[webkit-dev] Why is ResourceHandle.cpp in WebKit/chromium/src

Darin Fisher darin at chromium.org
Sat Sep 11 21:42:36 PDT 2010

On Sat, Sep 11, 2010 at 2:49 AM, Adam Barth <abarth at webkit.org> wrote:

> That makes a certain amount of sense.  It seems like we have three
> ways for WebCore to talk to Webkit/foo:
> 1) Client interfaces
> 2) PlatformBridge
> 3) Header-in-WebCore, implementation-in-WebKit/foo
> Is there some systematic way of determining which way we should use in
> a given circumstance?

Good question.

Historically, we started off using #2 exclusively, except for
ResourceHandle.  There was probably not a good reason for ResourceHandle
being different at the time.

PlatformBridge (previously named ChromiumBridge) was invented to help solve
the very problem that led you here.  I wanted us to have all WebCore symbols
(except for the ChromiumBridge symbols) defined in WebCore.  This way if you
found something implemented in terms of ChromiumBridge functions, you would
know to follow the trail to the WebKit layer's ChromiumBridge
implementation.  ChromiumBridge was to be the enumeration of the WebCore
symbols left undefined by WebCore.

One issue with ChromiumBridge is that people are forced to replicate
functions on ChromiumBridge that correspond to other WebCore/platform class
methods (e.g., see PlatformScreenChromium.cpp).  This is unfortunate and
tedious for people.  The ResourceHandle model was less work to implement and
less work to maintain, so that model became popular.  See
WebKit/chromium/src/GraphicsContext3D.cpp for example!

>  If we like pattern (3), maybe we should replace
> PlatformBridge with (3)?

Yes, perhaps we should do that.  In concert with that, it would be good to
create a subdirectory in WebKit/chromium/src for these WebCore class

I'm concerned that the PlatformStrategies approach adds too much maintenance
overhead given the number of interfaces we'd need to add to it.

I like low cost and easy to maintain solutions that are intuitive for
developers.  I think solution #3 as currently implemented suffers from not
being intuitive.  If we can fix that, then we should be good.


>  I think there was some talk earlier of
> WebKit2 using something called a "strategy," which seemed a bit like
> (2), but maybe more modular.
> To be clear, this came up in my trying to wrap my mine around the
> loader.  I'm not sure there's anything wrong with (3), it just took me
> a while to find Chromium's implementation of ResourceHandle because it
> wasn't where I expected it to be.
> Adam

> On Fri, Sep 10, 2010 at 11:24 PM, Darin Fisher <darin at chromium.org> wrote:
> > We use this pattern a lot.  You can see that ResourceHandle is
> implemented
> > in terms of WebKit API (WebURLLoader).
> > The alternative is to introduce extra interfaces between WebCore and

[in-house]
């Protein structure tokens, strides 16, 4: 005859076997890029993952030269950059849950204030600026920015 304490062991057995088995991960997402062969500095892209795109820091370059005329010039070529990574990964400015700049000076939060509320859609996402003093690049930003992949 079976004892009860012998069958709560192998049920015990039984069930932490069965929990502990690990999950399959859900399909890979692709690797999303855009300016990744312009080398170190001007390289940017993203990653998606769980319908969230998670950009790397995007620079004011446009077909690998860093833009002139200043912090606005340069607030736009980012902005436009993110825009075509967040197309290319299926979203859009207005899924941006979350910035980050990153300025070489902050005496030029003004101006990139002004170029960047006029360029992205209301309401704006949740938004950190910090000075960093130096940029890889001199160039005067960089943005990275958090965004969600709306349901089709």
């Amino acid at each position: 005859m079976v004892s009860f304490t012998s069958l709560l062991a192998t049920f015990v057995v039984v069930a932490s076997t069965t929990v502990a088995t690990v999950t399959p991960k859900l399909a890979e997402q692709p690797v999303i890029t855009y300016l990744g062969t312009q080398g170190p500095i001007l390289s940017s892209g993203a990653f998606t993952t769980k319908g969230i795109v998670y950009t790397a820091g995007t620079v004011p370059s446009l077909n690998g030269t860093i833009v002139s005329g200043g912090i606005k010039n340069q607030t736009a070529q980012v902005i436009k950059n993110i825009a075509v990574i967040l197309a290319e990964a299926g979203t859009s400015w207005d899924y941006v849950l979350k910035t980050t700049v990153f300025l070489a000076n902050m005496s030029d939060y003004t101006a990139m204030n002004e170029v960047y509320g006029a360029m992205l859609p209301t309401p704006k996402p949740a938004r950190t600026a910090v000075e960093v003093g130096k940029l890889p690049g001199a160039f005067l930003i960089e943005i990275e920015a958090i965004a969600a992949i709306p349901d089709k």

> WebKit.
> >  That has the benefit of isolating WebCore as you say, but it adds the
> cost
> > of more layering and more indirection.  We already have a lot of layering
> > and indirection when you consider what lives on the other side of the
> WebKit
> > API (in the Chromium repository).
> > One small thing I have wanted to see done is to move all such classes to
> a
> > special subdirectory of WebKit/chromium/src to make it clearer that they
> are
> > in this special category.
> > I've noticed that other ports that have their ResourceHandle
> implementation
> > in WebCore/platform resort to using WebKit level classes and interfaces
> > directly to achieve a similar effect.  Doing so has similar
> > abstraction-breaking issues.
> > With the advent of WebKit2, there was a discussion about this topic as
> well.
> >  The desire for WebKit2 to support WebCore being built as a separate DSO
> was
> > one of the primary reasons given for adding the extra layer of
> indirection
> > between WebCore and WebKit for platform level things.  (It has been a
> > non-goal of the Chromium port to build WebCore as a separate DSO.)
> > There are a lot more interfaces that would be needed besides just
> > ResourceHandle{Client}.  At last count it was fairly substantial.  It
> would
> > be good to take stock of the entire set before considering a change.
> > -Darin
> >
> > On Fri, Sep 10, 2010 at 5:41 PM, Adam Barth <abarth at webkit.org> wrote:
> >>
> >> In investigating the loader, I noticed that Chromium's
> >> ResourceHandle.cpp is in WebKit/chromium/src.  ResourceHandle is a
> >> WebCore/platform abstract.  Most of the other implementations of
> >> ResourceHandle are in
> >> WebCore/platform/mumble/ResourceHandleMumble.cpp.
> >>
> >> Is there a reason why Chromium uses a different design?  Normally, we
> >> need a use a virtual function to jump from WebCore to WebKit/chromium.
> >>  It looks like we're avoiding that in this case, at the cost of
> >> blurring the layer boundaries.
> >>
> >> Adam
> >
> >
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